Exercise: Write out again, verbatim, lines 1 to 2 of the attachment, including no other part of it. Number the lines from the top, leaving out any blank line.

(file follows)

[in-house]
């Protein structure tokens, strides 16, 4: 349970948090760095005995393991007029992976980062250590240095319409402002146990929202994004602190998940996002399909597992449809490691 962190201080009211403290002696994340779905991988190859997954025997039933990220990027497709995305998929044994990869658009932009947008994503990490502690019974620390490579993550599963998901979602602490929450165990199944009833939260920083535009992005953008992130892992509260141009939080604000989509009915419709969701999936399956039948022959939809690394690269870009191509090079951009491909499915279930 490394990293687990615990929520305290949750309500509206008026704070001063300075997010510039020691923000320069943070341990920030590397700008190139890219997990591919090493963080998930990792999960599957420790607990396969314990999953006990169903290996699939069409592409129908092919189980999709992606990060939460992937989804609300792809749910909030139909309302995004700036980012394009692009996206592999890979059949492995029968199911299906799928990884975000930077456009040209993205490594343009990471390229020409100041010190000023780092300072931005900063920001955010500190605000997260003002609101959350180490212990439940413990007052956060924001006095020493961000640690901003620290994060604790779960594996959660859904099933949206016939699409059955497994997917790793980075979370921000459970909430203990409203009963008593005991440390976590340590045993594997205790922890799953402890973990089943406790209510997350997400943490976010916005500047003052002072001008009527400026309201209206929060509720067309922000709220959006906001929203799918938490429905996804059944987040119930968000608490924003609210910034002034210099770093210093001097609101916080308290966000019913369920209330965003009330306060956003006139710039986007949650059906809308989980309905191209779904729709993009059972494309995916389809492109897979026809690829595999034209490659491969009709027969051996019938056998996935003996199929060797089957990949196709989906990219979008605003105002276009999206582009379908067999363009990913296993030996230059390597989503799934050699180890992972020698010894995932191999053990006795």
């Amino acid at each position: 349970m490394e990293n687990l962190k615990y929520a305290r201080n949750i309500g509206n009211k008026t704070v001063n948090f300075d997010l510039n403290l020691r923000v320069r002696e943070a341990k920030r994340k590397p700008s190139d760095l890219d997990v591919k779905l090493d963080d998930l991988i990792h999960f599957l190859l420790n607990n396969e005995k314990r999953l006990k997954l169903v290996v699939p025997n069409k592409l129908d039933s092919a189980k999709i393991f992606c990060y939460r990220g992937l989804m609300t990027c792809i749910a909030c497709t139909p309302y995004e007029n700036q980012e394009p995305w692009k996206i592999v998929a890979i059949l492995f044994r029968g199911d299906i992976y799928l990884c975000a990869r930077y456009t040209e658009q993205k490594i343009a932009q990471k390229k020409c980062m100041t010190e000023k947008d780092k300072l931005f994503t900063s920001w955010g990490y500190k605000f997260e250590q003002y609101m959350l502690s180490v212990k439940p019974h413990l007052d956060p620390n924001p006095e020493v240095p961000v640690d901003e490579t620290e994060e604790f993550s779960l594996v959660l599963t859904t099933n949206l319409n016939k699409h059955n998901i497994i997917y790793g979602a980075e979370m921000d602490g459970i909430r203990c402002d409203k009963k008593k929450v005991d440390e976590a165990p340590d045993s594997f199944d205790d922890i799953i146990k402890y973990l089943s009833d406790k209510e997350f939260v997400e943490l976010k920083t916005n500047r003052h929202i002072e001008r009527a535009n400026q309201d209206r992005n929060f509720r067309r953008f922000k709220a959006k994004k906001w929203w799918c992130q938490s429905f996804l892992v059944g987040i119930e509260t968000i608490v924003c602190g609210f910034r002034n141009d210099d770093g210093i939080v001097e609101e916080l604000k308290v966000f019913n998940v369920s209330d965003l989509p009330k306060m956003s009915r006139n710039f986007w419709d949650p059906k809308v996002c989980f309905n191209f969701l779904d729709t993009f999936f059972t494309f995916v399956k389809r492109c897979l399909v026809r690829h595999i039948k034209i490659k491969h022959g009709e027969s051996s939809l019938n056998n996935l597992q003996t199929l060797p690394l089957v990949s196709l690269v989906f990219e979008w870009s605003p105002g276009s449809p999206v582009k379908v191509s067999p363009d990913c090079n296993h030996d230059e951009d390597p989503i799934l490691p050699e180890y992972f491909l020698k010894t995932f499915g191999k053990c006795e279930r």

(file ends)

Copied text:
[in-house]
């Protein structure tokens, strides 16, 4: 349970948090760095005995393991007029992976980062250590240095319409402002146990929202994004602190998940996002399909597992449809490691 962190201080009211403290002696994340779905991988190859997954025997039933990220990027497709995305998929044994990869658009932009947008994503990490502690019974620390490579993550599963998901979602602490929450165990199944009833939260920083535009992005953008992130892992509260141009939080604000989509009915419709969701999936399956039948022959939809690394690269870009191509090079951009491909499915279930 490394990293687990615990929520305290949750309500509206008026704070001063300075997010510039020691923000320069943070341990920030590397700008190139890219997990591919090493963080998930990792999960599957420790607990396969314990999953006990169903290996699939069409592409129908092919189980999709992606990060939460992937989804609300792809749910909030139909309302995004700036980012394009692009996206592999890979059949492995029968199911299906799928990884975000930077456009040209993205490594343009990471390229020409100041010190000023780092300072931005900063920001955010500190605000997260003002609101959350180490212990439940413990007052956060924001006095020493961000640690901003620290994060604790779960594996959660859904099933949206016939699409059955497994997917790793980075979370921000459970909430203990409203009963008593005991440390976590340590045993594997205790922890799953402890973990089943406790209510997350997400943490976010916005500047003052002072001008009527400026309201209206929060509720067309922000709220959006906001929203799918938490429905996804059944987040119930968000608490924003609210910034002034210099770093210093001097609101916080308290966000019913369920209330965003009330306060956003006139710039986007949650059906809308989980309905191209779904729709993009059972494309995916389809492109897979026809690829595999034209490659491969009709027969051996019938056998996935003996199929060797089957990949196709989906990219979008605003105002276009999206582009379908067999363009990913296993030996230059390597989503799934050699180890992972020698010894995932191999053990006795």